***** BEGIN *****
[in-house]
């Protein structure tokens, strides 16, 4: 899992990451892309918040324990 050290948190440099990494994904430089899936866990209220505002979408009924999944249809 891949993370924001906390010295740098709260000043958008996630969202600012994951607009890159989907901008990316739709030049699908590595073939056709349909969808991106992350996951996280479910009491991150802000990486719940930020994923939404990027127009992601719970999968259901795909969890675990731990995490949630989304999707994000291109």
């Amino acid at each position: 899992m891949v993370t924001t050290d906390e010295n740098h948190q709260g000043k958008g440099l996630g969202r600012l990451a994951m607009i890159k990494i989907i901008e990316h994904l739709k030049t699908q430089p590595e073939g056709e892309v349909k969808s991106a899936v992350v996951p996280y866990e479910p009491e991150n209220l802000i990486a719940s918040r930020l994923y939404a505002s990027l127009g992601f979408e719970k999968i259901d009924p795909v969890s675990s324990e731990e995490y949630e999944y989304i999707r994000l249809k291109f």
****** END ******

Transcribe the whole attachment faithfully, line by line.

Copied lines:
[in-house]
């Protein structure tokens, strides 16, 4: 899992990451892309918040324990 050290948190440099990494994904430089899936866990209220505002979408009924999944249809 891949993370924001906390010295740098709260000043958008996630969202600012994951607009890159989907901008990316739709030049699908590595073939056709349909969808991106992350996951996280479910009491991150802000990486719940930020994923939404990027127009992601719970999968259901795909969890675990731990995490949630989304999707994000291109």
């Amino acid at each position: 899992m891949v993370t924001t050290d906390e010295n740098h948190q709260g000043k958008g440099l996630g969202r600012l990451a994951m607009i890159k990494i989907i901008e990316h994904l739709k030049t699908q430089p590595e073939g056709e892309v349909k969808s991106a899936v992350v996951p996280y866990e479910p009491e991150n209220l802000i990486a719940s918040r930020l994923y939404a505002s990027l127009g992601f979408e719970k999968i259901d009924p795909v969890s675990s324990e731990e995490y949630e999944y989304i999707r994000l249809k291109f």